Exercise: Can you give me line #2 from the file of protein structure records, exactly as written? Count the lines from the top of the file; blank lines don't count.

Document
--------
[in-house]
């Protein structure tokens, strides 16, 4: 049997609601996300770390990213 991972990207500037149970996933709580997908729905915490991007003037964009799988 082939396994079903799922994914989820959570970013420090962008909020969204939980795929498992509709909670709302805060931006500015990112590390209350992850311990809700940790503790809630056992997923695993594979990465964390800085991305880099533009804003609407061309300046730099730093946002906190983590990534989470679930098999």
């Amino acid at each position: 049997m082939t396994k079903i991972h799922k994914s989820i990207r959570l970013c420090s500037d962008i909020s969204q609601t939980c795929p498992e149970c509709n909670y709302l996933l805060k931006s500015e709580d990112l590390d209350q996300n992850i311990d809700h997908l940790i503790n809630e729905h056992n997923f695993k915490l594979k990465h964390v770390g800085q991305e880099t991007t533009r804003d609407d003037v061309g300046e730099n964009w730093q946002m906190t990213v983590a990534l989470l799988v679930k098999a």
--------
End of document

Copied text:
């Protein structure tokens, strides 16, 4: 049997609601996300770390990213 991972990207500037149970996933709580997908729905915490991007003037964009799988 082939396994079903799922994914989820959570970013420090962008909020969204939980795929498992509709909670709302805060931006500015990112590390209350992850311990809700940790503790809630056992997923695993594979990465964390800085991305880099533009804003609407061309300046730099730093946002906190983590990534989470679930098999």